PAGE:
3. Avoid using the “esxcli software vib update -d <patch archive> -n <vib name>” command as the “-n” parameter will only update the specific VIBs, which could put you in a situation where some updates may get missed.

 

17 thoughts on “Are ESXi Patches Cumulative

  1. Steve Ballmer

    If Patch 2 was the last patch released and it includes updates to the esx-base and tools can we then use the “esxcli software vib update”?

    Reply
    1. Kyle GleedKyle Gleed Post author

      Yes, assuming you update both VIBs. The point I’m trying to make is that the patch bundle that you download is cumulative in that it contains all the fixes from any prior patches. However, in order to have all the updates applied to your host you need to make sure all the updated VIBs get installed.

      Thanks for the comment.

      Reply
  2. Trevor Horsfall

    Isn’t you example a little bit misleading?

    You use the command ‘esxcli software vib update -n esx_base …’ as your example, which specifically directs the installer to only apply the updates contained in the ‘esx_base’ VIB. Surely omitting the ‘-n esx_base’ parameter would allow the installer to update all of the (cumulative) VIBs contained in the zip file, wouldn’t it? (Reference: http://pubs.vmware.com/vsphere-50/index.jsp?topic=%2Fcom.vmware.vcli.ref.doc_50%2Fesxcli_software.html)

    The file sizes available from the patch portal also don’t suggest that they are cumulative. i.e. How can a 300MB patch contain the cumulative set of fixes from the 600MB patch that came before it?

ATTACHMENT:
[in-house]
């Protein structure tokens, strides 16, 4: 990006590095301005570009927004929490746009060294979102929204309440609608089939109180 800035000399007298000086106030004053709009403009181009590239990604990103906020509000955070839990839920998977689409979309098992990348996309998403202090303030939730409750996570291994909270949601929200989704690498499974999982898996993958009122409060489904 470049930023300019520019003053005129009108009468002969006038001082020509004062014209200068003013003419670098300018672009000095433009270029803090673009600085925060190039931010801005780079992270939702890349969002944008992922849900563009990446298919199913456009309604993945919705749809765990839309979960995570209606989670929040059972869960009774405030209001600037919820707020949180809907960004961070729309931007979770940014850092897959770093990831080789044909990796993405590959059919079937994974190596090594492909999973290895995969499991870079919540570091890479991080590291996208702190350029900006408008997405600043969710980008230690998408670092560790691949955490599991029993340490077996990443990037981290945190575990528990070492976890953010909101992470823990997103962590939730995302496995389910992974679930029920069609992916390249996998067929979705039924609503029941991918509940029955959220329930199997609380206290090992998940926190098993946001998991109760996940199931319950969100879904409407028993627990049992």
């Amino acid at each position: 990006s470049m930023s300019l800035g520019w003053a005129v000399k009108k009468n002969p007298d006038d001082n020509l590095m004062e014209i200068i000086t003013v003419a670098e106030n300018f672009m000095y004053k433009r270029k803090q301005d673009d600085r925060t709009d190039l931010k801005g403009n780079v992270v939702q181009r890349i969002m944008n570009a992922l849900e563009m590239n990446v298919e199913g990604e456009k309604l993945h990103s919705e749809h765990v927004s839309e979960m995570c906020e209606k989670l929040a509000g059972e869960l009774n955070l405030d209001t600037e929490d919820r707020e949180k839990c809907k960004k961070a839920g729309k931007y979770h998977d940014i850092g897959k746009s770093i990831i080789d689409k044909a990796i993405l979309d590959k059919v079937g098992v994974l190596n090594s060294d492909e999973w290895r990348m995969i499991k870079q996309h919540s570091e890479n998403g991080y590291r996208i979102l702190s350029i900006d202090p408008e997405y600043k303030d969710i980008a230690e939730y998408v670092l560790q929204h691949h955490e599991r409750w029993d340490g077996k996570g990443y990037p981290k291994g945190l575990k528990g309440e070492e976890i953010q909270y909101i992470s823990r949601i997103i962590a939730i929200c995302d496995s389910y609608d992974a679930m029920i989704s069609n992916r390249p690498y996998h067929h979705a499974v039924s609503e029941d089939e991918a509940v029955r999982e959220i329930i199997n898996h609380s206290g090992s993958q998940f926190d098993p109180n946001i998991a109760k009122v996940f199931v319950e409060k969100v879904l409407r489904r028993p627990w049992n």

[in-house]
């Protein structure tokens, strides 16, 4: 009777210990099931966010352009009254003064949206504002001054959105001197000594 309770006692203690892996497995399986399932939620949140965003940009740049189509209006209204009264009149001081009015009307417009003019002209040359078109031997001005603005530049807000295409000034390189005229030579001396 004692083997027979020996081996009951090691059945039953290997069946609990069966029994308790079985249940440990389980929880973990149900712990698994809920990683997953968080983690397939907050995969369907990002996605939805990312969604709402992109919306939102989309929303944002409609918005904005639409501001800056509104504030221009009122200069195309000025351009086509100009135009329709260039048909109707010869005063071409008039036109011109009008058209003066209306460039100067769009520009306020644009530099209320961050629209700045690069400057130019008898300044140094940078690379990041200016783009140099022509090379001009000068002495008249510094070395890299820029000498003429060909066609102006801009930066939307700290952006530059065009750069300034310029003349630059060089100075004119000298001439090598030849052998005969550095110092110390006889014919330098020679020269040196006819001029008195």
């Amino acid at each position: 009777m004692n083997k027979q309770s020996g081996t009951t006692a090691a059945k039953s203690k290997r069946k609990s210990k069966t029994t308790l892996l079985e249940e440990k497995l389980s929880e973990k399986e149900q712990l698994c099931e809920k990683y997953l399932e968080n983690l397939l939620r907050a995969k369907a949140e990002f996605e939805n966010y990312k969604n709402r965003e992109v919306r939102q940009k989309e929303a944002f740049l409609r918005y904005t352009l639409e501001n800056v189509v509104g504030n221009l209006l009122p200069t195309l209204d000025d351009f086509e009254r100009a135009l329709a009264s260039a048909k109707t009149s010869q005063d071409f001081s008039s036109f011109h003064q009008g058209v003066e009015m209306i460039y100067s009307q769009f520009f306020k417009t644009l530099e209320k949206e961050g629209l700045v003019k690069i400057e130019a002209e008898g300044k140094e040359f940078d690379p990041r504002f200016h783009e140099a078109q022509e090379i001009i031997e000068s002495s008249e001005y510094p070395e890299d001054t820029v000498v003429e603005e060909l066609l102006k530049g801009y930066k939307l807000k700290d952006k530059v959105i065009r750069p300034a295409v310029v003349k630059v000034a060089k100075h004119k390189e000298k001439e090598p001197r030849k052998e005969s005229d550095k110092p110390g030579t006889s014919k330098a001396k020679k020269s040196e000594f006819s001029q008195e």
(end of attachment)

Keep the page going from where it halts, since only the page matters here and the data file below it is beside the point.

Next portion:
On top of that, how does a mega-patch like ESXi 5.1 Update 1 interplay with the supposedly “cumulative” nature of these patches? If I don’t apply Update 1, then I apply the next available esx_base patch, do I magically get everything that was included in Update 1? The file size suggests that I don’t.

    BTW – You mixed up your patch names. Patch 2 and Patch 3 in your example are the same file.

    In summary, I think the answer in the top line of the 2nd paragraph of your blog should be “no, but sometimes, maybe”. It definitely isn’t a clear-cut “yes”.

    Reply
    1. Kyle GleedKyle Gleed Post author

      Hi Trevor, thanks for taking the time to provide feedback. Based on your feedback I updated the blog, hopefully for the better.

      To your questions:

      1. Yes, running the “esxcli software vib update” command w/out specifying which VIB to update will update all the VIBs. Good catch.

      2. The reason why some patches are larger than other patches has to do with the fact that we provide separate image profiles for “security only” fixes vs. “all” bug fixes. Because the security only image profiles don’t always include all the bug fixes we need to maintain multiple copies of some VIBs in the patch bundle. Because a patch bundle can have copies of both the un-patched as well as patched versions of some VIBs the size of the patches can vary.

      3. The difference between a patch and an “Update releases” (what you call mega-patch) is more about the type of fixes included and not the cumulative nature of the updates. Patches focus on high priority fixes where update releases, in addition to including the high priority fixes, often include less critical updates and minor enhancements. For example, a typo in the UI would not warrant a patch, but would be fixed in the next update release.